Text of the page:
History, tourist information, and nearby accommodation
When Francis I, King of France, signed an alliance with the Holy Roman Emperor, Charles V, in 1538, Henry VIII's England was threatened by the combined might of the two European super-powers of the day. Henry's foreign policy had relied on playing off France and the Empire against each other, but an alliance between the two put England under immediate threat. Henry's response to to launch a huge building project, erecting a series of forts along the English coast; the largest such coastal defense project since the Romans built a series of Saxon-shore forts over 1000 years previously.
Deal was one of Henry's new forts, the largest along the Kent coast, and it remains the best-preserved, giving us a unique insight into life in Tudor England. It may seem surprising that Henry should build a fort at Deal; in fact he built 3 forts within 2 miles, the others being at Sandown (now destroyed) and Walmer. The reason was that the area around Deal offered easy landing to an invasion force. To counter this possibility Henry linked the three new forts with an earthwork interspersed with bastions. The earthworks are long gone, but the Henrican forts at Walmer and Deal remain.
One of the challenges for Henry and his military engineers was how to counter the threat of cannon, the 16th century equivalent of a nuclear bomb. Traditional medieval castle structures, with their high, thick walls, and rectangular towers, would not stand up to a bombardment of cannon-fire. Henry's designers also needed to give the castle garrison opportunity to use their own artillery to maximum impact.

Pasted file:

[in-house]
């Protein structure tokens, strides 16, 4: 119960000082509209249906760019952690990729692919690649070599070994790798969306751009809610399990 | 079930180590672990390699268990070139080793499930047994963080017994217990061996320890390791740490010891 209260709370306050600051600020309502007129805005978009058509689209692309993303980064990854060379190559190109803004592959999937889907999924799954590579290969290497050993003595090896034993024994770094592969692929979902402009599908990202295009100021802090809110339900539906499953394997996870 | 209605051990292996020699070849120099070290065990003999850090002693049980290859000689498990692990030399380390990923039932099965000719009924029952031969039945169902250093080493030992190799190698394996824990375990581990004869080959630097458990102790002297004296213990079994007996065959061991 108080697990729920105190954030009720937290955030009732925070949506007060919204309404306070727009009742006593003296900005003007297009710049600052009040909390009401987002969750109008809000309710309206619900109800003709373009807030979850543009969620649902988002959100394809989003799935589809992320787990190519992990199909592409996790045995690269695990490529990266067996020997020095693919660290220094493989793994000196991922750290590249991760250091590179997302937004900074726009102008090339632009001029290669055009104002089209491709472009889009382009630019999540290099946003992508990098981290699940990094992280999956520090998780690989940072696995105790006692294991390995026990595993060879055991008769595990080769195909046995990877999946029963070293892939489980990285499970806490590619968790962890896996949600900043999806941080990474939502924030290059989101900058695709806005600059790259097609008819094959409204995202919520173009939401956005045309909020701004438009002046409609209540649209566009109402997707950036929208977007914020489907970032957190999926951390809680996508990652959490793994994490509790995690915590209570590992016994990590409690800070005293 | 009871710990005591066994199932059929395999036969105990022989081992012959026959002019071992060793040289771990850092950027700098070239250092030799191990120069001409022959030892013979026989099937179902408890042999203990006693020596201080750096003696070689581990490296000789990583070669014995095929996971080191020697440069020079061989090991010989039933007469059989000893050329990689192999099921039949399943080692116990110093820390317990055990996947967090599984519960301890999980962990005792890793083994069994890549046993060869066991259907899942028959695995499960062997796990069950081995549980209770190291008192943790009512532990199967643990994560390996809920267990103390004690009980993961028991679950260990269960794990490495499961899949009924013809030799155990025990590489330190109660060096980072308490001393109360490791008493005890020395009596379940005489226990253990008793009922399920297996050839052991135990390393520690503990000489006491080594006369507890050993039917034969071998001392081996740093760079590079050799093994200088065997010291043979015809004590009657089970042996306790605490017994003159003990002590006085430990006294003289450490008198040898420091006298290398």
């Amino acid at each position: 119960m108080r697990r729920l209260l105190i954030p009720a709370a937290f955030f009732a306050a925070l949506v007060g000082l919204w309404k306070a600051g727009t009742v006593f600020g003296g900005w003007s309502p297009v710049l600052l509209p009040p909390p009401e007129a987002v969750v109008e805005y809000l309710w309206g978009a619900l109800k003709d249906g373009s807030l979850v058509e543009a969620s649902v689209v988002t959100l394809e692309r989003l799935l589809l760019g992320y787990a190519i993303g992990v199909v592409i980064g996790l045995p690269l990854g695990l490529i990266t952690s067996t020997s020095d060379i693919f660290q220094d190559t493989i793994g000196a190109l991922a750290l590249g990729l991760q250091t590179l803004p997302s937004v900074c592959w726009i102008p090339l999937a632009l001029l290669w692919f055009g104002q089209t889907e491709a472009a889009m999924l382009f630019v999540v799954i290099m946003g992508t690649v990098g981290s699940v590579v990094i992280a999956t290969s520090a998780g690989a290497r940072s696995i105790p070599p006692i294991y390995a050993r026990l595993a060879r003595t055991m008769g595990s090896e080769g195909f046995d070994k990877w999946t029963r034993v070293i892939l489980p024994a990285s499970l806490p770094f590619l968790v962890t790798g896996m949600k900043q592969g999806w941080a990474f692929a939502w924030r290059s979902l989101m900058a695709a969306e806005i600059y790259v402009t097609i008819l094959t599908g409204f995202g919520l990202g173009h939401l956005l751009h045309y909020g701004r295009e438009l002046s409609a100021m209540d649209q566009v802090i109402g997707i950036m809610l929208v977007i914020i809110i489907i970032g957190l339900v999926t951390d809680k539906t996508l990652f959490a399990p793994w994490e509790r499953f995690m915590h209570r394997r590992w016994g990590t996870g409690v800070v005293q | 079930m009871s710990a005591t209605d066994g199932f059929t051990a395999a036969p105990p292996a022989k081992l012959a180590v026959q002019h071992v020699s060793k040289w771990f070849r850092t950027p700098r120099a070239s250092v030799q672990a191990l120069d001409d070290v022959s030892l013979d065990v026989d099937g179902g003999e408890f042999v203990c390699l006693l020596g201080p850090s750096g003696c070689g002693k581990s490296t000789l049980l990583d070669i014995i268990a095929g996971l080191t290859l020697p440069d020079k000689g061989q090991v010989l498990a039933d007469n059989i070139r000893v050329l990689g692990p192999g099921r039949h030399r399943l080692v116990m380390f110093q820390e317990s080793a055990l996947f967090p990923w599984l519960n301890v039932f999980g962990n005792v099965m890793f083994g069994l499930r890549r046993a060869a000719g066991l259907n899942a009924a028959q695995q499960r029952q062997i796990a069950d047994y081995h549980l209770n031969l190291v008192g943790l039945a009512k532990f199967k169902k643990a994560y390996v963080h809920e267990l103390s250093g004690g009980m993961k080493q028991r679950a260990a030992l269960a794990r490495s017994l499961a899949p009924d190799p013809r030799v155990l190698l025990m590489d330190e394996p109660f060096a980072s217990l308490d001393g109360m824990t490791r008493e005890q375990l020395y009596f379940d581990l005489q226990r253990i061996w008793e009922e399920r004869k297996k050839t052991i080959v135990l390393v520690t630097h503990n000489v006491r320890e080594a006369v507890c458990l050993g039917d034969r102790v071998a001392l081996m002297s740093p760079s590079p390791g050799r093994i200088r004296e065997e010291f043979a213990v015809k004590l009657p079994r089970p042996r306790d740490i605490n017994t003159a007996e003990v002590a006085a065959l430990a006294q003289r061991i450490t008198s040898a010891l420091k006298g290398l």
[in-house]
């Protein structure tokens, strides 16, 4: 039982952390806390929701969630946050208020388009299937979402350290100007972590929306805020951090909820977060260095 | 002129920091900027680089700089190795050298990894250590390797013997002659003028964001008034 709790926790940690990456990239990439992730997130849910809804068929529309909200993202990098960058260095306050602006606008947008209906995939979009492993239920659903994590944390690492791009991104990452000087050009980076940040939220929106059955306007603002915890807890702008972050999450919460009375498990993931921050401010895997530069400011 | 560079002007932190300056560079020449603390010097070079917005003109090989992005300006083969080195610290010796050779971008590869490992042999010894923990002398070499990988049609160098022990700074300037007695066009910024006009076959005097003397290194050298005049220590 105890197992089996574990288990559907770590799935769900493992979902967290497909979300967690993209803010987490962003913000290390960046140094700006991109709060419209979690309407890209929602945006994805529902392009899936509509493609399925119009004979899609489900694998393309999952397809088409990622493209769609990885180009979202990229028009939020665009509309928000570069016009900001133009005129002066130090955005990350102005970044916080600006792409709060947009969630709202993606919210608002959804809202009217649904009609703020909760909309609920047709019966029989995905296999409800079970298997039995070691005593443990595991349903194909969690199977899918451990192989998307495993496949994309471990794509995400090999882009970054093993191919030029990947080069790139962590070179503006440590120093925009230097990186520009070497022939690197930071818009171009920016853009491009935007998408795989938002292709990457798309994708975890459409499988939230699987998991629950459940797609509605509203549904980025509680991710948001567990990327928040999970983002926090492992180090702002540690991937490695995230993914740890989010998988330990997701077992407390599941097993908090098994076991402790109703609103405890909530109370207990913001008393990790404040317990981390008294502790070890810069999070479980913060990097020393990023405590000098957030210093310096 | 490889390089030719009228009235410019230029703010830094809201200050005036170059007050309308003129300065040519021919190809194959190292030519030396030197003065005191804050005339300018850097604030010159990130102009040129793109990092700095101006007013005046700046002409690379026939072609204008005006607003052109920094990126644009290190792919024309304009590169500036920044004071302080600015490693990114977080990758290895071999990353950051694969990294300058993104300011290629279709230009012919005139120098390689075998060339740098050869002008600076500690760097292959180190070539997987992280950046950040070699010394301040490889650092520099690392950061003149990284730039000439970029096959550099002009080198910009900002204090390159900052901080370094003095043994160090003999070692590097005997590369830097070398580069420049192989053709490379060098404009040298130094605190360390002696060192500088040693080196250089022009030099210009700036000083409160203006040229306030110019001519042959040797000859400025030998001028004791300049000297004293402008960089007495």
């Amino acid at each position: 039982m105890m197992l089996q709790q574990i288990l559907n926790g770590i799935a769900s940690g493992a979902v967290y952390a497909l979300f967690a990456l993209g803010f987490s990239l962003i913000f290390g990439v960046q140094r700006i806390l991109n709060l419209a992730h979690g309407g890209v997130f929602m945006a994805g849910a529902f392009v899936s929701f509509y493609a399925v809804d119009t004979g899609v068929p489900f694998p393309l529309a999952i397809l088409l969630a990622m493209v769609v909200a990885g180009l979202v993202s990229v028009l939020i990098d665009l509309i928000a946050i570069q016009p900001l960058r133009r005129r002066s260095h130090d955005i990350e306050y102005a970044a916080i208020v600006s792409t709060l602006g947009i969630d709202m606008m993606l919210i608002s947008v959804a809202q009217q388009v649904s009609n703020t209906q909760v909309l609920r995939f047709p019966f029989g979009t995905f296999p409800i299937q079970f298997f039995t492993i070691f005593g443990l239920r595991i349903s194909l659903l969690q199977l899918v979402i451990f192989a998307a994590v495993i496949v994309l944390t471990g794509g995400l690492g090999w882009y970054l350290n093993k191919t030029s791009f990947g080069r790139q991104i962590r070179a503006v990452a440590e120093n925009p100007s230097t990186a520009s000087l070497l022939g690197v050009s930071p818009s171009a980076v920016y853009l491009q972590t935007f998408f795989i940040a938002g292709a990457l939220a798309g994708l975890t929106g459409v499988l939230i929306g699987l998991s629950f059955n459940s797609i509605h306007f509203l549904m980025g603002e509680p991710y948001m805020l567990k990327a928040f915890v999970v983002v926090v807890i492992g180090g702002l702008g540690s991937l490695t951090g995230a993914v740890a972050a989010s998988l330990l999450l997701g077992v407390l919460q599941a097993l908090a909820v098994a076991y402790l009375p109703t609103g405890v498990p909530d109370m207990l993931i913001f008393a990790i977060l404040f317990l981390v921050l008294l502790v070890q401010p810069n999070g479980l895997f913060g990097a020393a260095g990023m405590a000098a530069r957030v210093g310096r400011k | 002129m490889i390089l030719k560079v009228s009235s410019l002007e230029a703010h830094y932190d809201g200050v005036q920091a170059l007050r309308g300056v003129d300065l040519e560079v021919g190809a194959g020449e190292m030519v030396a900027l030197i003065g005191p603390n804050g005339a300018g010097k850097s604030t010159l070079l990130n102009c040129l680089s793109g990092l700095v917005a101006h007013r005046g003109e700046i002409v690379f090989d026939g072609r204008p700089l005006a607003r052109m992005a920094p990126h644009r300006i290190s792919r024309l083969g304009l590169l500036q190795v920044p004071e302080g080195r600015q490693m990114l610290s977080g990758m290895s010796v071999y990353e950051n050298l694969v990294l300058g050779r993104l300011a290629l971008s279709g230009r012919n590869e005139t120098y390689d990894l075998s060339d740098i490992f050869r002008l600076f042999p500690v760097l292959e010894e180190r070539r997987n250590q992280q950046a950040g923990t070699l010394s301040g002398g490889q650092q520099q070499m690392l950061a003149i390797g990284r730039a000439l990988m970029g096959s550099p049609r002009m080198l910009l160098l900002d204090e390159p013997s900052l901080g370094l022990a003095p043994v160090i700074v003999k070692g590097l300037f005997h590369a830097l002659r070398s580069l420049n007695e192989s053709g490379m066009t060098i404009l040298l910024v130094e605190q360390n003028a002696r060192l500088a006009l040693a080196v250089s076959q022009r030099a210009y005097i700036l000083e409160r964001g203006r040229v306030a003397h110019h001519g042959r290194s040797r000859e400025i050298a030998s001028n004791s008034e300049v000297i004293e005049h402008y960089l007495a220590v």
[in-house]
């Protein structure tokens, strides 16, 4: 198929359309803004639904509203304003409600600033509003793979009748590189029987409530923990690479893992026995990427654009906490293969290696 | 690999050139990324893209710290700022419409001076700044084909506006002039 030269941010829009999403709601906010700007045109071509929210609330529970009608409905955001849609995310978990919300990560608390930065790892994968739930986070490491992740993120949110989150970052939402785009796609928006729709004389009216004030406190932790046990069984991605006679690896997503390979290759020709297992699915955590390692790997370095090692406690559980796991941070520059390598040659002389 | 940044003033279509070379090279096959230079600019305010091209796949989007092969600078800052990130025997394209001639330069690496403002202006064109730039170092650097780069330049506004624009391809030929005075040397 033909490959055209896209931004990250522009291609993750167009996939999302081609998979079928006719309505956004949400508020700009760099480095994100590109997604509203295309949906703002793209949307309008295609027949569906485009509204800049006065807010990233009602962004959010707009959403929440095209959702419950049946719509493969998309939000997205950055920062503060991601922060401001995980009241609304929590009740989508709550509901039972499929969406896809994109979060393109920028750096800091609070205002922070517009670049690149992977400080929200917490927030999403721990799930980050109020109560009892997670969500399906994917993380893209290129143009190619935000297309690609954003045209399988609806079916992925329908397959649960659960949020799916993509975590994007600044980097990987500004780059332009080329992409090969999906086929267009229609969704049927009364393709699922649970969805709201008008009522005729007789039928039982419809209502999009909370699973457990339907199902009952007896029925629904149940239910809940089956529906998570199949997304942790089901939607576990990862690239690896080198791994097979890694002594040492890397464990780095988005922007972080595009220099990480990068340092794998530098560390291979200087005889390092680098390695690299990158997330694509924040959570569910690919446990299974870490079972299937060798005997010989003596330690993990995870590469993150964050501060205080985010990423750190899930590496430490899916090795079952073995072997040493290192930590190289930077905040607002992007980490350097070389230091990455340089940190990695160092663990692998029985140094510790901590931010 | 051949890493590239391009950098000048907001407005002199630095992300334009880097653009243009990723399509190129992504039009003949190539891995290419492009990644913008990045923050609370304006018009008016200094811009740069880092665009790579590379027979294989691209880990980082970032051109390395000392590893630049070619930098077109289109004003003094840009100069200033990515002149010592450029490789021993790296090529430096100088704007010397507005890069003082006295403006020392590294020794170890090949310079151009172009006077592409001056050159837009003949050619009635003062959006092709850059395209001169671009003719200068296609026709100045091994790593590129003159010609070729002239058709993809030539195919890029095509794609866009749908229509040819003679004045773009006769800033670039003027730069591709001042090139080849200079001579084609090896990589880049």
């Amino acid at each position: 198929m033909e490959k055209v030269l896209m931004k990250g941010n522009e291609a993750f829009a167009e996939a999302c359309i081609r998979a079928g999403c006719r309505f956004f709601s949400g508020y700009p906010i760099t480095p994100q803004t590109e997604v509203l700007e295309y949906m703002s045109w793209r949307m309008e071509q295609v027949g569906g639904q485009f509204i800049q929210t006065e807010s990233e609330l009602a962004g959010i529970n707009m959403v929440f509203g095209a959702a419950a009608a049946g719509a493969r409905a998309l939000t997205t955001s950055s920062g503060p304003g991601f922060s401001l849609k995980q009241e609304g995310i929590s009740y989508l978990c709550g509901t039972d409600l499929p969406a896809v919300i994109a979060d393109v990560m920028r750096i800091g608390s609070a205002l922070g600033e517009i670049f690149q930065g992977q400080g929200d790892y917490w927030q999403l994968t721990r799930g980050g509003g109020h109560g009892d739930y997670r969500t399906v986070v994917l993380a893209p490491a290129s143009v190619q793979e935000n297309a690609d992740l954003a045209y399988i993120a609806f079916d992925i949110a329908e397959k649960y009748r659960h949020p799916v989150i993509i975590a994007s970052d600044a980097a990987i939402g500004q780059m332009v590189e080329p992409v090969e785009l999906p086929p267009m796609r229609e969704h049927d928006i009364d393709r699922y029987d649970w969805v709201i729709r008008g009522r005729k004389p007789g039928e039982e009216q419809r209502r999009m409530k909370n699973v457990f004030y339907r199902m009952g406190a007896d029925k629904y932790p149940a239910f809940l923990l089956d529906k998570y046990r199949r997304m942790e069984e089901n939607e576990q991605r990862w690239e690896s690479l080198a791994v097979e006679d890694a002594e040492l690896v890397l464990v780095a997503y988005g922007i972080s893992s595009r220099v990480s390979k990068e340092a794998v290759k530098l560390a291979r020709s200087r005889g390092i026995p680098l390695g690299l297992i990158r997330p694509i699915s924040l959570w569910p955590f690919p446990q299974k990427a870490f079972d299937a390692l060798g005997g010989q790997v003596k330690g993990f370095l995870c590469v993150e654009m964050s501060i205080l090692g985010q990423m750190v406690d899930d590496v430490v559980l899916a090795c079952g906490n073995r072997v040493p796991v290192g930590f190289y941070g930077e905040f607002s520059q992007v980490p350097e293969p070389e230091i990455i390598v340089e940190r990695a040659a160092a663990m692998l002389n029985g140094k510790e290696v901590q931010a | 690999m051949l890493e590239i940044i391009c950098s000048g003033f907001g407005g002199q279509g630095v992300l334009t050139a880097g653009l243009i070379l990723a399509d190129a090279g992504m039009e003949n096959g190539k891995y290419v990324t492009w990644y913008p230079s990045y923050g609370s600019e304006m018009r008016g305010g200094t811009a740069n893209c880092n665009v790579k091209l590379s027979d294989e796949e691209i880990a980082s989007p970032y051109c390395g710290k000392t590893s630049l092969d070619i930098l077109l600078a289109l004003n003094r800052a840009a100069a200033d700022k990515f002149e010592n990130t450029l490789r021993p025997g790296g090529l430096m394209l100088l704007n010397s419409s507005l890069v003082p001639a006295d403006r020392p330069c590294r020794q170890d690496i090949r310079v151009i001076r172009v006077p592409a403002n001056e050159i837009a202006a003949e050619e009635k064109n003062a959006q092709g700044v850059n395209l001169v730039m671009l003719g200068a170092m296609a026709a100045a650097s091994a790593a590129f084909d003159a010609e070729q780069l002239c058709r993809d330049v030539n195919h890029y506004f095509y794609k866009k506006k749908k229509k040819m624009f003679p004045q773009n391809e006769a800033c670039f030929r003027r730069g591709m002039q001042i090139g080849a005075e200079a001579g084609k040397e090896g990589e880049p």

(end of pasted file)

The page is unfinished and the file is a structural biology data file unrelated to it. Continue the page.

The core of the building is brick, faced with stone throughout. There are quarters for the garrison and governor in the central tower, with a spiral stair joining the levels. From the basement level a pair of corridors run to a fighting gallery in the curtain wall.
The threat posed by France and Spain never came; perhaps Henry's coastal defenses played a deterent role, but we shall never know for certain. The Spanish Armada passed close to Deal, but by that time the Armada was allready in disarray and posed no threat. The only military action at Deal came during the Civil War, when Royalists took control of all three forts during an abortive 1648 uprising in favour of Charles II. They were only ousted with great difficulty. The castle was manned in the Napoleonic Wars, but again saw no action.
Visiting Deal Castle
The castle is very well signposted, so there's no problem finding it! We visited on a blistering hot summer day, when the heat bounced up off the dry stone walls and cobbled courtyard, and made it a relief to dive into the passages inside the central tower. It really won't take too long to explore the site; it is perhaps easier to think of Deal as a fort rather than a castle, like, say, Dover Castle further along the coast. I would allow from 30 minutes to 1 hour to see the entire site. Though Deal is not as immediately impressive as Dover, it was never intended to fulfill the same purpose. It is fascinating for what it is; a wonderfully well-preserved example of a Tudor coastal fort with an innovative design that was, in its day, state-of-the-art.
About Deal Castle
Address: Marine Road, Deal, Kent, England, CT14 7BA
Attraction Type: Castle
Location: South east of the town centre. Well signposted. Free parking immediately beside the castle.
Website: Deal Castle
Phone: 01304 372 762
English Heritage - see also: English Heritage memberships (official website)
OS: TR377 522
Photo Credit: David Ross and Britain Express
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NEARBY HISTORIC ATTRACTIONS
Heritage Rated from 1- 5 (low-exceptional) on historic interest
Walmer Castle and Gardens - 1.3 miles (Castle)
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Sandwich, St Peter's Church - 4.6 miles (Historic Church)
Sandwich, St Mary's Church - 4.8 miles (Historic Church)
Waldershare, All Saints Church - 5.5 miles (Historic Church)
South Foreland Lighthouse - 5.6 miles (Historic Building)
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